Twitter Demands Advertisers Pay for a Blue Check or Spend $1,400 a Month

Twitter Demands Advertisers Pay for a Blue Check or Spend $1,400 a Month

One day after Elon Musk followed through on his months-long threat to remove blue checks from Twitter accounts that were verified before his tenure, Twitter sent advertisers an email telling them they can’t advertise on the platform unless they subscribe to Twitter Blue. Accounts that already spend $US1,000 (about $1,400) or more a month will apparently be exempt.

“Starting April 21, your @account must have a verified check mark or subscribe to either Twitter Blue or Verified Organisations,” Twitter’s email read, according to several Twitter users who posted screenshots of the message. “Business accounts spending in excess of $US1,000 per month already have gold checks or will soon, and they’ll continue to enjoy access to advertising without interruption at this time.”

It’s a bizarre strategy, considering the fact that Twitter is the one in the equation that lacks access to advertising. The beginning of Musk’s ownership of Twitter started a mass exodus of advertisers who didn’t want their ads to run on a social network that might soon be inundated with hate speech and other disturbing content, which Twitter was. Reports suggest Twitter’s advertising income, the company’s main source of revenue by a mile, is still in dire straits.

“This change aligns with Twitter’s broader verification strategy: to elevate the quality of content on Twitter and enhance your experience as a user and advertiser. This approach also supports our ongoing efforts to reduce fraudulent accounts and bots,” Twitter’s email said. “Subscribing to either of these services means you have been verified by Twitter as a real person and/or business.”

It’s unclear how forcing advertisers to pay more does a better job than the previous verification system. Throwing up an additional barrier to the pool of potential advertisers still willing to spend on Twitter is all but guaranteed to drive marketers away, and a number of advertising professionals on Twitter said as much.

The ploy seems likely to cost the company more than it could ever recoup from advertisers willing to spend an extra $US8 ($11) for the privilege of giving Twitter money. A number of players in the advertising business wrote on Twitter that the move will likely hurt the company’s marketing business.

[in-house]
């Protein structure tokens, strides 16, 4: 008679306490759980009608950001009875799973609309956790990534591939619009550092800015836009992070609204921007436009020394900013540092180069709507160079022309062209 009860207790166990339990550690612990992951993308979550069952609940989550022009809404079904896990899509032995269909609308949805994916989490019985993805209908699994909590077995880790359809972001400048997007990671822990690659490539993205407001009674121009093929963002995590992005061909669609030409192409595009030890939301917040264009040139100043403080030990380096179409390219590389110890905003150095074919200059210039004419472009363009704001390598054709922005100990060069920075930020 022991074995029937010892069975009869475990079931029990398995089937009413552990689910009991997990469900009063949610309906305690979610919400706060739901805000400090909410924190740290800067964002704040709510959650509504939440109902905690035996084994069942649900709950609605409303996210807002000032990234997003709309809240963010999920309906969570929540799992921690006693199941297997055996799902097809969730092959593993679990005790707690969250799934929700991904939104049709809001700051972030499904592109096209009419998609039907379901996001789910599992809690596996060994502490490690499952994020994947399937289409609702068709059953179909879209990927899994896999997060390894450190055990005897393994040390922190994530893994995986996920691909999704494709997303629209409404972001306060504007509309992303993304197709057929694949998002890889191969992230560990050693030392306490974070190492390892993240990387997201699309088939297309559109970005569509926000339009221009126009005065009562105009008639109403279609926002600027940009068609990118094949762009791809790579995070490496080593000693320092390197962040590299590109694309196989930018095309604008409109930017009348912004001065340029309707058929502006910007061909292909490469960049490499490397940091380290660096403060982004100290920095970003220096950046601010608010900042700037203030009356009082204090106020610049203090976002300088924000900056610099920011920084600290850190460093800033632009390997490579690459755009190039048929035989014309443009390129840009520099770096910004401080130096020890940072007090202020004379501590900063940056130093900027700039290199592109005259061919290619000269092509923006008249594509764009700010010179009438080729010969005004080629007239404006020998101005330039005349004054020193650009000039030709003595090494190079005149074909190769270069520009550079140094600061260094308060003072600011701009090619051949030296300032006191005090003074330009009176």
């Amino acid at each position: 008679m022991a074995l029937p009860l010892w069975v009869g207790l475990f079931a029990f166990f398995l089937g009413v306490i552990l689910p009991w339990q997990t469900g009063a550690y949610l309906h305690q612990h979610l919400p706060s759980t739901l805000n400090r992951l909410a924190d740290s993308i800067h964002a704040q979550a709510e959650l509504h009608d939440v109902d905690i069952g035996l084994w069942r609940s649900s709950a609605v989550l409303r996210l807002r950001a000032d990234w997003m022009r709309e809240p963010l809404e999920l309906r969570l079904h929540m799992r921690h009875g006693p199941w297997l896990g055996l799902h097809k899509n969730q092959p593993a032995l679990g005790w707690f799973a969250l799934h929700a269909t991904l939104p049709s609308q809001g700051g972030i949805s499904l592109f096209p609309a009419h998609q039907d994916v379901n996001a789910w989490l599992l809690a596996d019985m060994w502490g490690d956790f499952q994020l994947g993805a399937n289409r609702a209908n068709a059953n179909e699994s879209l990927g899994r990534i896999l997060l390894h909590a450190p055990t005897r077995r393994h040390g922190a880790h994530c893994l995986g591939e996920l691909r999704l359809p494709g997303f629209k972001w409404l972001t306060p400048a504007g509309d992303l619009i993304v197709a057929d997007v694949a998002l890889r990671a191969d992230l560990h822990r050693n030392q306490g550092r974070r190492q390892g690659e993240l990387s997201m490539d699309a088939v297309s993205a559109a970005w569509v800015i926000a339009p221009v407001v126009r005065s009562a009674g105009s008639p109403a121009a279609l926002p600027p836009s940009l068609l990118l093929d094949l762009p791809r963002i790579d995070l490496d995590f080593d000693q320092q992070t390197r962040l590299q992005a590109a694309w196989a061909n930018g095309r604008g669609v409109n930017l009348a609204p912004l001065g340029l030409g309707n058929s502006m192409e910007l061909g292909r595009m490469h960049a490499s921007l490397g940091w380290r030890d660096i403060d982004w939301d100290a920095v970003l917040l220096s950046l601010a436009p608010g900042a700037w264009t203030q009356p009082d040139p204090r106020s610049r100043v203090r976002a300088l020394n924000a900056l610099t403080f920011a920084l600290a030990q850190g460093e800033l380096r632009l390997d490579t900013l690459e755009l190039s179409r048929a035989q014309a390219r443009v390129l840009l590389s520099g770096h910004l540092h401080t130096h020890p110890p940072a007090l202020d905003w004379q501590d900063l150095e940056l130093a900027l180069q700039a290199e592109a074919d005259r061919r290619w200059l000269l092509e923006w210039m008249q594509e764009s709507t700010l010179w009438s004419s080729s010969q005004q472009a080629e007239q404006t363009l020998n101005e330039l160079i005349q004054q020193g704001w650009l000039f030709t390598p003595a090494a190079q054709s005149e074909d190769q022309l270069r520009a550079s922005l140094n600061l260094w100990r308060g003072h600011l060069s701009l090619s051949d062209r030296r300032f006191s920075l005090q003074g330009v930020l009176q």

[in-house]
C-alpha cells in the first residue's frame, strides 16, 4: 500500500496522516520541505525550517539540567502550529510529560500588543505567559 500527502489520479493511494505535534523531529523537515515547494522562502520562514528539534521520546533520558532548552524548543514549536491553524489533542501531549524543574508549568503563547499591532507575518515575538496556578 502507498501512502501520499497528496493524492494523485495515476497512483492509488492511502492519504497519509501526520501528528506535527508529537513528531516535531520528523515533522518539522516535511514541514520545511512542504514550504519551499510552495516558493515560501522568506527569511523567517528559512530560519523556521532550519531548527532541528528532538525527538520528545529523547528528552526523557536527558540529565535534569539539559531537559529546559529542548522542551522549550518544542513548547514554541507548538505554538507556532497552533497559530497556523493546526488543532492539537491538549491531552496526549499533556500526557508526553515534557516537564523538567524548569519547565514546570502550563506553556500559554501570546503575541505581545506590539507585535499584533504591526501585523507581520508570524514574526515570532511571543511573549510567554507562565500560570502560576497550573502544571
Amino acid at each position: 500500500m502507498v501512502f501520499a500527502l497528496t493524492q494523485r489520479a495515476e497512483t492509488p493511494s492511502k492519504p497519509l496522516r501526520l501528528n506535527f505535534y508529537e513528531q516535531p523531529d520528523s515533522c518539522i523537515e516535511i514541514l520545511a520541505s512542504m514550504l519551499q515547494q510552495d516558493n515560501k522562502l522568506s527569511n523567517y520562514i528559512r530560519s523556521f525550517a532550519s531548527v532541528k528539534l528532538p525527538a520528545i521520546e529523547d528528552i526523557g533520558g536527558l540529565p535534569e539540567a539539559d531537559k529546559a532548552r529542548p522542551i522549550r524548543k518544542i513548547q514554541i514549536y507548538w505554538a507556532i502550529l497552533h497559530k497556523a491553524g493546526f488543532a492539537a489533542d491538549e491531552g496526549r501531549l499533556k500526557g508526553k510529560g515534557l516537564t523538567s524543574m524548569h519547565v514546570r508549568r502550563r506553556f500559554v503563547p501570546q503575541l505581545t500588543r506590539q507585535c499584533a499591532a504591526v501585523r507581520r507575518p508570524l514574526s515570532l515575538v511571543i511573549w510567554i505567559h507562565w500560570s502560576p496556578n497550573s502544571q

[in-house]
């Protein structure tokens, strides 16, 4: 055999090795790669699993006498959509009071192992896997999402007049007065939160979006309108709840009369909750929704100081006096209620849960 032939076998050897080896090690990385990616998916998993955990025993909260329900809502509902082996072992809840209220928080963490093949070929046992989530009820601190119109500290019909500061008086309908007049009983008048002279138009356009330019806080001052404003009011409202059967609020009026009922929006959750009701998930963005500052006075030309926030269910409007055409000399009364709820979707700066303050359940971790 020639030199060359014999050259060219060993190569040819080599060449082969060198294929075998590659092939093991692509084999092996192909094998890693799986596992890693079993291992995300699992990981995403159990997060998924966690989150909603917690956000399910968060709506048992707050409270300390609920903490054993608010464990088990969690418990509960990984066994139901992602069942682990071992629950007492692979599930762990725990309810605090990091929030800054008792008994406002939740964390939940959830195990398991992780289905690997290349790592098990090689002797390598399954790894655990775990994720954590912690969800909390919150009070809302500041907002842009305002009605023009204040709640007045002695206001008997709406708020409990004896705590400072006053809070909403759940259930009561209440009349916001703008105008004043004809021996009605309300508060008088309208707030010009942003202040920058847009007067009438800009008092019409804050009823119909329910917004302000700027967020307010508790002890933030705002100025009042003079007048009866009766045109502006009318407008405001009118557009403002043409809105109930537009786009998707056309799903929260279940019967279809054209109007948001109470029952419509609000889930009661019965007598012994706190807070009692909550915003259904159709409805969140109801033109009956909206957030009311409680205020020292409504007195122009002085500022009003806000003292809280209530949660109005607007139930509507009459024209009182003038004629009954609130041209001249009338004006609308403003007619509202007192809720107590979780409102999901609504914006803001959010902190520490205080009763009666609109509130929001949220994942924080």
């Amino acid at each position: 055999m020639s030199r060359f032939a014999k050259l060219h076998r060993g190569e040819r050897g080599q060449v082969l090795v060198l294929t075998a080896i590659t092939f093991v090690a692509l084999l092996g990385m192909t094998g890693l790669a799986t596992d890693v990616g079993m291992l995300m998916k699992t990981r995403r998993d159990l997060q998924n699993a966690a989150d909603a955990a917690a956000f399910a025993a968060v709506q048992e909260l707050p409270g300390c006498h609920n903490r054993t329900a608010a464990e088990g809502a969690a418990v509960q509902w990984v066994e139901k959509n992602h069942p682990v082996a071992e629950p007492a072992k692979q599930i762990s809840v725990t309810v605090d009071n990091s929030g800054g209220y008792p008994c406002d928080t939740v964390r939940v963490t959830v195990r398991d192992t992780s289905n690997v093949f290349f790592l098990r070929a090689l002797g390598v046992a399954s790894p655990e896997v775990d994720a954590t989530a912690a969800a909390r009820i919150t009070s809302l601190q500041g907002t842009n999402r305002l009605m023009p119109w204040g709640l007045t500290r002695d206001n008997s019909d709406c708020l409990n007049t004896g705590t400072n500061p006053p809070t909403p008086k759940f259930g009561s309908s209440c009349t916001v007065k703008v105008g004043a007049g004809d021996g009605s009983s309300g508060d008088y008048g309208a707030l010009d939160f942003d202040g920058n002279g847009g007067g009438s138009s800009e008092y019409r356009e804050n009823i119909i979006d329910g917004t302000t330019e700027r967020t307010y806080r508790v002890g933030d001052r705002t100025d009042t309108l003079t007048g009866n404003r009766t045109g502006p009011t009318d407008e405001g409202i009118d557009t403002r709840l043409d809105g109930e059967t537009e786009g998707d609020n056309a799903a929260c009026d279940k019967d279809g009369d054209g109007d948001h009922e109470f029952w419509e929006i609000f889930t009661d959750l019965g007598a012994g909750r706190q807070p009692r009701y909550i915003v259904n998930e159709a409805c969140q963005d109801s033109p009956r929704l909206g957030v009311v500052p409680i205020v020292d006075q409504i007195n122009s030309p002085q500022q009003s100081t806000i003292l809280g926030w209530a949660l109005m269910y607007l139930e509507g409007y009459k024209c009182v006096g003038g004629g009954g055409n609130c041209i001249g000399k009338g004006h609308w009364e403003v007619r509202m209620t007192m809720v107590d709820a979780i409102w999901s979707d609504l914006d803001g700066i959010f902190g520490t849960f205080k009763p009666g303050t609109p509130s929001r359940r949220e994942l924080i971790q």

Musk’s self-sabotage-first-ask-questions-later strategy has infected nearly every part of Twitter’s operation. Twitter’s new verification process does little to confirm an account’s identity aside from confirm that the user has a working phone number.

When Musk first opened blue checks up to anyone willing to cough up $US8, trolls seized the opportunity and started impersonating major brands and prominent figures. One tweet coming from a user pretending to be Eli Lily tanked the drug manufactuerer’s stock, erasing billions of dollars in market cap. Yesterday, when Twitter removed legacy verification from any account that wasn’t coughing up Musk’s $US8 protection money, the trolls stuck again, impersonating prominent accounts that lost their check marks.

Twitter auto-responds with a poop emoji when you email its communications department, reflecting the billionaire’s utter disdain for members of the press unwilling to lick his billionaire boots. In related news, Twitter did not immediately reply to Gizmodo’s request for comment. However, Twitter’s email to advertisers explained the “strategy” behind its decision to coerce advertisers to pay for Twitter Blue.

Musk’s impulsive business strategies often lead to immediate backlash. Typically his response is to get defensive, though sometimes he reverses course. Over the past month, Twitter applied a “state sponsored media” label to the NPR account, demonstrating his own ignorance about the business model of public broadcasting. NPR and several other outlets then announced they would stop using Twitter. On Thursday, Twitter removed all state affiliated and state sponsored labels from the platform, including accounts from actual propaganda outlets, such as the Kremlin’s RT.

The CEO’s reactionary public relations tactics crop up in Twitter’s ongoing advertising train wrecks as well. Musk famously called for a “thermonuclear name and shame” against advertisers that fled Twitter in his early days at the company. Somehow, that didn’t seem to win back any advertisers who left because they were worried about reputational risks.

This week saw another example: Microsoft announced it dropped Twitter from its advertising network, which will have serious financial consequences for the social media network. Musk responded with a threat, tweeting a comment on an article about the move that referenced the data used to train AI algorithms in Microsoft’s partnership with OpenAI, the maker of ChatGPT. “They trained illegally using Twitter data. Lawsuit time,” Musk tweeted.

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